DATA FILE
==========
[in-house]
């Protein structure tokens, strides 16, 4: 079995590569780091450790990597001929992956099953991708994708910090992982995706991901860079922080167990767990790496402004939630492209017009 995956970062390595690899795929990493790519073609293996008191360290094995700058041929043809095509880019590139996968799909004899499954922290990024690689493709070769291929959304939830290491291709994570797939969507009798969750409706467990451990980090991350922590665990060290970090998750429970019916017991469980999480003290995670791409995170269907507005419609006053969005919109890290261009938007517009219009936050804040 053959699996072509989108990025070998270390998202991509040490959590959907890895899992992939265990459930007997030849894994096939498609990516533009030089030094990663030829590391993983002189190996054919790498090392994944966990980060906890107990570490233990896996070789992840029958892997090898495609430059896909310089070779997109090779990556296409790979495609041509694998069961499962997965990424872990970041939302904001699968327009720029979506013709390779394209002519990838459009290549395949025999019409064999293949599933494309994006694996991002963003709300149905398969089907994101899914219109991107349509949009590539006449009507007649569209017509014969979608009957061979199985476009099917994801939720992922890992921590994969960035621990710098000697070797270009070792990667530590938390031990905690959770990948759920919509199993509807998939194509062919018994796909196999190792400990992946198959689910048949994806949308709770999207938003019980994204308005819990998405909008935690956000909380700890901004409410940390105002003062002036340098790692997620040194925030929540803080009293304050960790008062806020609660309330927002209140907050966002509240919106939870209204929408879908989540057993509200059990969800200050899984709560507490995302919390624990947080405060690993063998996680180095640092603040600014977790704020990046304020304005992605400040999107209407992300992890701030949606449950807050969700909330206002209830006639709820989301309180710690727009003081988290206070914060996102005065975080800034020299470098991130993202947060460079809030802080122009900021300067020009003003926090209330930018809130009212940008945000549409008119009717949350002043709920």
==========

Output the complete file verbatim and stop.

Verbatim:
[in-house]
């Protein structure tokens, strides 16, 4: 079995590569780091450790990597001929992956099953991708994708910090992982995706991901860079922080167990767990790496402004939630492209017009 995956970062390595690899795929990493790519073609293996008191360290094995700058041929043809095509880019590139996968799909004899499954922290990024690689493709070769291929959304939830290491291709994570797939969507009798969750409706467990451990980090991350922590665990060290970090998750429970019916017991469980999480003290995670791409995170269907507005419609006053969005919109890290261009938007517009219009936050804040 053959699996072509989108990025070998270390998202991509040490959590959907890895899992992939265990459930007997030849894994096939498609990516533009030089030094990663030829590391993983002189190996054919790498090392994944966990980060906890107990570490233990896996070789992840029958892997090898495609430059896909310089070779997109090779990556296409790979495609041509694998069961499962997965990424872990970041939302904001699968327009720029979506013709390779394209002519990838459009290549395949025999019409064999293949599933494309994006694996991002963003709300149905398969089907994101899914219109991107349509949009590539006449009507007649569209017509014969979608009957061979199985476009099917994801939720992922890992921590994969960035621990710098000697070797270009070792990667530590938390031990905690959770990948759920919509199993509807998939194509062919018994796909196999190792400990992946198959689910048949994806949308709770999207938003019980994204308005819990998405909008935690956000909380700890901004409410940390105002003062002036340098790692997620040194925030929540803080009293304050960790008062806020609660309330927002209140907050966002509240919106939870209204929408879908989540057993509200059990969800200050899984709560507490995302919390624990947080405060690993063998996680180095640092603040600014977790704020990046304020304005992605400040999107209407992300992890701030949606449950807050969700909330206002209830006639709820989301309180710690727009003081988290206070914060996102005065975080800034020299470098991130993202947060460079809030802080122009900021300067020009003003926090209330930018809130009212940008945000549409008119009717949350002043709920």